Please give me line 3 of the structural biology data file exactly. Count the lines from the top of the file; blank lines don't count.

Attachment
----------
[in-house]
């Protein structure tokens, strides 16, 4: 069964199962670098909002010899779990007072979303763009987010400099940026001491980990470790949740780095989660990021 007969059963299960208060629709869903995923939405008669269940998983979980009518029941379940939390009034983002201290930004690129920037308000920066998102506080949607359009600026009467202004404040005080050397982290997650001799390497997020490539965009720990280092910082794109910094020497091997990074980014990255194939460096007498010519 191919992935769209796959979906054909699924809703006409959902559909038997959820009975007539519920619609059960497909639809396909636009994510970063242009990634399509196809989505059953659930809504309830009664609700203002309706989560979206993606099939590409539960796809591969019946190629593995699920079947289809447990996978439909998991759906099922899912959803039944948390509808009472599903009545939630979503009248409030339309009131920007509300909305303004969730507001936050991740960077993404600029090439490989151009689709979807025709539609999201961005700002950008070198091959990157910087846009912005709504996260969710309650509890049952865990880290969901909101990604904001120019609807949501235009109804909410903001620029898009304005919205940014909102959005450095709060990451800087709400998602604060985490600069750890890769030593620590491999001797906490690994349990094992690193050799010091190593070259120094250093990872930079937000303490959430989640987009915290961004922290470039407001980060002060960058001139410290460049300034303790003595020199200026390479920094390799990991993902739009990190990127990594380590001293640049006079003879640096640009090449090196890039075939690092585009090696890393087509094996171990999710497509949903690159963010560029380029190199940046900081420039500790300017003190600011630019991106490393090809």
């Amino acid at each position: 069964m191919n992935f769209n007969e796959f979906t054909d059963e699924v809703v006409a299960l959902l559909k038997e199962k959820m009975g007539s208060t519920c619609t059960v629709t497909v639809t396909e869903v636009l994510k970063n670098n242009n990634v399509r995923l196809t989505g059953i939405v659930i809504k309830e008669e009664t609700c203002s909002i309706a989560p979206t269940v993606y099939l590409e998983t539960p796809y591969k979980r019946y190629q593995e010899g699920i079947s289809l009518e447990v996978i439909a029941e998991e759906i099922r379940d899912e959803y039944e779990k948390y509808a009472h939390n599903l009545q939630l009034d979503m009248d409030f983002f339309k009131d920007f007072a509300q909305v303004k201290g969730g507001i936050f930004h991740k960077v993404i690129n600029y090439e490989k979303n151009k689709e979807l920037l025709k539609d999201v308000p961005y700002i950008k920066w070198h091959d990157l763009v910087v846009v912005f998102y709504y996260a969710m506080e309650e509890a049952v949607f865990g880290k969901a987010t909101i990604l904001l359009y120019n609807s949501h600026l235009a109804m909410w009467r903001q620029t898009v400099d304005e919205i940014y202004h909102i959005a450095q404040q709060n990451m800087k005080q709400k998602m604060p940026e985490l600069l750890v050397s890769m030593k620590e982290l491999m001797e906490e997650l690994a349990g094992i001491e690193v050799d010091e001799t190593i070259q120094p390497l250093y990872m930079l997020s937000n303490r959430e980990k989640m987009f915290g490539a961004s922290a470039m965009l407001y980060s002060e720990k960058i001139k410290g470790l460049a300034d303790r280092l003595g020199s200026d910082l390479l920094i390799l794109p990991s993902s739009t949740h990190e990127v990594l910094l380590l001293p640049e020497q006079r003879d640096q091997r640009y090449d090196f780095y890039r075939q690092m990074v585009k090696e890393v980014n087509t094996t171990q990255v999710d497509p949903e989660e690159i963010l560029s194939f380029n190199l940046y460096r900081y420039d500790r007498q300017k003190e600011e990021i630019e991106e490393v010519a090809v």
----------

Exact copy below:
């Amino acid at each position: 069964m191919n992935f769209n007969e796959f979906t054909d059963e699924v809703v006409a299960l959902l559909k038997e199962k959820m009975g007539s208060t519920c619609t059960v629709t497909v639809t396909e869903v636009l994510k970063n670098n242009n990634v399509r995923l196809t989505g059953i939405v659930i809504k309830e008669e009664t609700c203002s909002i309706a989560p979206t269940v993606y099939l590409e998983t539960p796809y591969k979980r019946y190629q593995e010899g699920i079947s289809l009518e447990v996978i439909a029941e998991e759906i099922r379940d899912e959803y039944e779990k948390y509808a009472h939390n599903l009545q939630l009034d979503m009248d409030f983002f339309k009131d920007f007072a509300q909305v303004k201290g969730g507001i936050f930004h991740k960077v993404i690129n600029y090439e490989k979303n151009k689709e979807l920037l025709k539609d999201v308000p961005y700002i950008k920066w070198h091959d990157l763009v910087v846009v912005f998102y709504y996260a969710m506080e309650e509890a049952v949607f865990g880290k969901a987010t909101i990604l904001l359009y120019n609807s949501h600026l235009a109804m909410w009467r903001q620029t898009v400099d304005e919205i940014y202004h909102i959005a450095q404040q709060n990451m800087k005080q709400k998602m604060p940026e985490l600069l750890v050397s890769m030593k620590e982290l491999m001797e906490e997650l690994a349990g094992i001491e690193v050799d010091e001799t190593i070259q120094p390497l250093y990872m930079l997020s937000n303490r959430e980990k989640m987009f915290g490539a961004s922290a470039m965009l407001y980060s002060e720990k960058i001139k410290g470790l460049a300034d303790r280092l003595g020199s200026d910082l390479l920094i390799l794109p990991s993902s739009t949740h990190e990127v990594l910094l380590l001293p640049e020497q006079r003879d640096q091997r640009y090449d090196f780095y890039r075939q690092m990074v585009k090696e890393v980014n087509t094996t171990q990255v999710d497509p949903e989660e690159i963010l560029s194939f380029n190199l940046y460096r900081y420039d500790r007498q300017k003190e600011e990021i630019e991106e490393v010519a090809v």